by Lydia S '15

Interview with A Departing Student Teacher

 As the school year ends, BSGE’s 8th grade says goodbye for good to their English class student teacher Phillip Ashton Marnell The First. (Marnell had specifically said that he was “The First”). The 25 year old that worked with English teacher Nikki Singh and the 8th grade from April to June, is not only leaving BSGE, but leaving the country! Marnell had been hired for a job as an English Teacher in Korea, a few hours away from Seoul. When asked about how he felt flying all the way to Korea for his new job, the current Columbia student had said,

“It’s an international school. Some of the students are native Koreans but they have to had been out of the country for 3 years, but there are other students from all around the world. The curriculum is completely taught in English and it’s a boarding school, 20% of the schools will board. It’s a new school too and this school is part of the change to make better education in Korea. It’s a lot like BSGE too”.

The 8th grade had warmly welcomed Marnell in April, learning about all his different interests such as a musical taste in Nirvana and a love of Art galleries. The half Czeck, half American student teacher had been placed into BSGE by asking for a school that focused a bit more on Philosophy and had a different style of teaching.
Growing up in the suburbs of D. C., Marnell had first made his major move to Santa Fe, Mexico to attend Saint John’s College as an undergrad for 4 years, which is not to be mixed up with Saint John’s university. “[In St. John’s] You don’t major in anything, you take 4 years of Math, Science, Language and a course called Seminar. So I took everything, kinda like a high school, except all the classes have the same structure. We all read the same book, then we come together in a group and talk about the book, so it’s all student planned. It’s all about teaching one another through dialogue and reading. But I loved it. I actually wish that was the focus for middle and high school.”
During college, Marnell first began to develop his interest in playing the drums, creating bands with friends , such as “Phil and the Free Feelers” and “Gelatinous Mob”. Marnell’s bands had played a jazz version of ‘Smells Like Teen Spirit’ in college concerts and played music for other events such as parties and catering events for fun, not so much as a serious career choice. “Although I do offer drum lessons, if anyone out there is reading this paper, I’m available” says Marnell. When reminiscing about college band practice, Marnell had spilled out an experience that may have been one of “the most embarrassing times of my life” :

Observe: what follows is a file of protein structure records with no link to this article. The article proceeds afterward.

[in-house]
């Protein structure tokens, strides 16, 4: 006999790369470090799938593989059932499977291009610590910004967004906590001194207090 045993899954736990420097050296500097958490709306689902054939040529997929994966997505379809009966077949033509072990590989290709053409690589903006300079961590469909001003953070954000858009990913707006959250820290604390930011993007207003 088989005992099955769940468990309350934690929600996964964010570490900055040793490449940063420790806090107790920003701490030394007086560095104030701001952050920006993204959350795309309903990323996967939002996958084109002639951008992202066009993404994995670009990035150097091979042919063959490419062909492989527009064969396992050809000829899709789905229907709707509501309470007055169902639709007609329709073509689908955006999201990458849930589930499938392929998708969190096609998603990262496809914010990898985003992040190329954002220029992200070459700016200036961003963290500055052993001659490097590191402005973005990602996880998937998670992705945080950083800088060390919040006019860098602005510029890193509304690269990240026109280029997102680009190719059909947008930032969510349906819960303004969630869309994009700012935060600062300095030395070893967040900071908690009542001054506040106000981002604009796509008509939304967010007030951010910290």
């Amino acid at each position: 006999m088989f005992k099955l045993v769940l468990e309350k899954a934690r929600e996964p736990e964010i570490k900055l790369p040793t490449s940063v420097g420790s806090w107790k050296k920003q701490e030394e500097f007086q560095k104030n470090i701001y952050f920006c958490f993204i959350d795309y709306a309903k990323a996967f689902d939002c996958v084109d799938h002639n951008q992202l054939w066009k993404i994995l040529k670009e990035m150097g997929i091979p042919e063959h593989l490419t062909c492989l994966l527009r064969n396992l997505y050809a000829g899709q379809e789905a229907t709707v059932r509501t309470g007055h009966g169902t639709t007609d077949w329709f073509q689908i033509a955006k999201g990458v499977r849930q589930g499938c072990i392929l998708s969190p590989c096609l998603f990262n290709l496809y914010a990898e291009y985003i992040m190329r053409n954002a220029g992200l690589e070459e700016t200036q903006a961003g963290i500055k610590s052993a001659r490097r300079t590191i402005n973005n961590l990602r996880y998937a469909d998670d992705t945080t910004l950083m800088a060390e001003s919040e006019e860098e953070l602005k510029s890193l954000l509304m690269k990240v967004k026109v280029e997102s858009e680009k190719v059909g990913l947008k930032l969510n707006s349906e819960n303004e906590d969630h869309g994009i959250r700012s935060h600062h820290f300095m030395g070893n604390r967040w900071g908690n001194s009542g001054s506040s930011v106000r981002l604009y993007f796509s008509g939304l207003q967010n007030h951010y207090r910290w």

“I remember playing ‘Smells Like Teen Spirit’ in a basement band room and we were rocking out to it really hard, and then at the end of the song we went crazy, knocking symbols left to right, some other guys were kicking chairs over and I started kicking the drum set, being stupid and young, and then the band director burst into the room and saw us practically destroying everything in the room and he just gave us a tongue lashing, and I felt so embarrassed and ashamed.”
Marnell had always been an eccentric guy, even from his childhood when growing up with a pair of “crazy delinquaint” sisters to trying to change his last name during his teen years. “My original last name was Marinellii. I think Marinelli is just so much sexier than Marnell, so when I was fifteen I thought, ‘Yknow, I’m going to change back my name to Marinelli, I want to be true to my roots,’ and I got all the legal paper work, went to court, the whole 9 yards and I was totally set to become Marinelli again but then it felt so weird to have a different last name from my own family. That kinda freaked me out and I backed out at the last second. That was the last big identity crisis of my life”.
If you had met the teenage Phillip Ashton Marnell in the local suburbian D.C high school,  you would see the “music kid usually wearing all black and proud to be different and edgy. Yet at the same time kissing up to teachers. I don’t know how I played it both ways…” It was a surprise to Marnell that he wanted to become a teacher as he got older, as he discovered his love for asking questions and working with young people and looking deeper into things.
Phillip Ashton Marnell–not Marinelli–had moved to NYC to attend Columbia’s Teaching College as a graduate student. Learning how to be an English teacher from experienced professors, Marnell had taught as a student teacher at Beacon High School in the upper west side of Manhattan before coming to BSGE. Like many others have said before, BSGE is a lot different from other high schools in NYC.
“BSGE students are really wonderful. They probably have the most mature 8th graders I’ve seen so far, I think they do a great job of  learning how to write, I love how much you write, teachers get a lot of flexibility on what books to teach and how to teach them, so I’m really thankful for that. You guys need a gym, but altogether it’s really great.”  Although Marnell is sad to be leaving BSGE so soon, he is taking some Baccalaureatte teaching skills and methods with him to use in his next job in Korea. “I love IB. It’s really great. I love this place. And I really hope that one day I could work in this system as well.

By Mr. Lakhaney

TOK Teacher

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